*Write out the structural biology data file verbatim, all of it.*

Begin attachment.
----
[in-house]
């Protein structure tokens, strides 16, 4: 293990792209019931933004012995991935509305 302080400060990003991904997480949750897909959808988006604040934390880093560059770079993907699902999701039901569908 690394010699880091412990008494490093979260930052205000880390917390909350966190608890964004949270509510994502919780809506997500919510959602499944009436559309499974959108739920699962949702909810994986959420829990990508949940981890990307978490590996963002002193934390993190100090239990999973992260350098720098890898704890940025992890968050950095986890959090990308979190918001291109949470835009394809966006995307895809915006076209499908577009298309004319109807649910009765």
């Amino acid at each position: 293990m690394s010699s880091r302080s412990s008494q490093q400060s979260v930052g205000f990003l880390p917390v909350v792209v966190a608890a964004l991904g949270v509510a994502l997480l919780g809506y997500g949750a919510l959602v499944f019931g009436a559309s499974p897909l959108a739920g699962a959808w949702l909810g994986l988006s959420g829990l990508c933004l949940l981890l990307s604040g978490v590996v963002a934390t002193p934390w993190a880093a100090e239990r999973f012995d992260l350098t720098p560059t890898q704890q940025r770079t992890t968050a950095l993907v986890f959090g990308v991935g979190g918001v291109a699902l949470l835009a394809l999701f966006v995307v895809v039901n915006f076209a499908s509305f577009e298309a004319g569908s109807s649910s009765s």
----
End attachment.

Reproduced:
[in-house]
């Protein structure tokens, strides 16, 4: 293990792209019931933004012995991935509305 302080400060990003991904997480949750897909959808988006604040934390880093560059770079993907699902999701039901569908 690394010699880091412990008494490093979260930052205000880390917390909350966190608890964004949270509510994502919780809506997500919510959602499944009436559309499974959108739920699962949702909810994986959420829990990508949940981890990307978490590996963002002193934390993190100090239990999973992260350098720098890898704890940025992890968050950095986890959090990308979190918001291109949470835009394809966006995307895809915006076209499908577009298309004319109807649910009765």
């Amino acid at each position: 293990m690394s010699s880091r302080s412990s008494q490093q400060s979260v930052g205000f990003l880390p917390v909350v792209v966190a608890a964004l991904g949270v509510a994502l997480l919780g809506y997500g949750a919510l959602v499944f019931g009436a559309s499974p897909l959108a739920g699962a959808w949702l909810g994986l988006s959420g829990l990508c933004l949940l981890l990307s604040g978490v590996v963002a934390t002193p934390w993190a880093a100090e239990r999973f012995d992260l350098t720098p560059t890898q704890q940025r770079t992890t968050a950095l993907v986890f959090g990308v991935g979190g918001v291109a699902l949470l835009a394809l999701f966006v995307v895809v039901n915006f076209a499908s509305f577009e298309a004319g569908s109807s649910s009765s």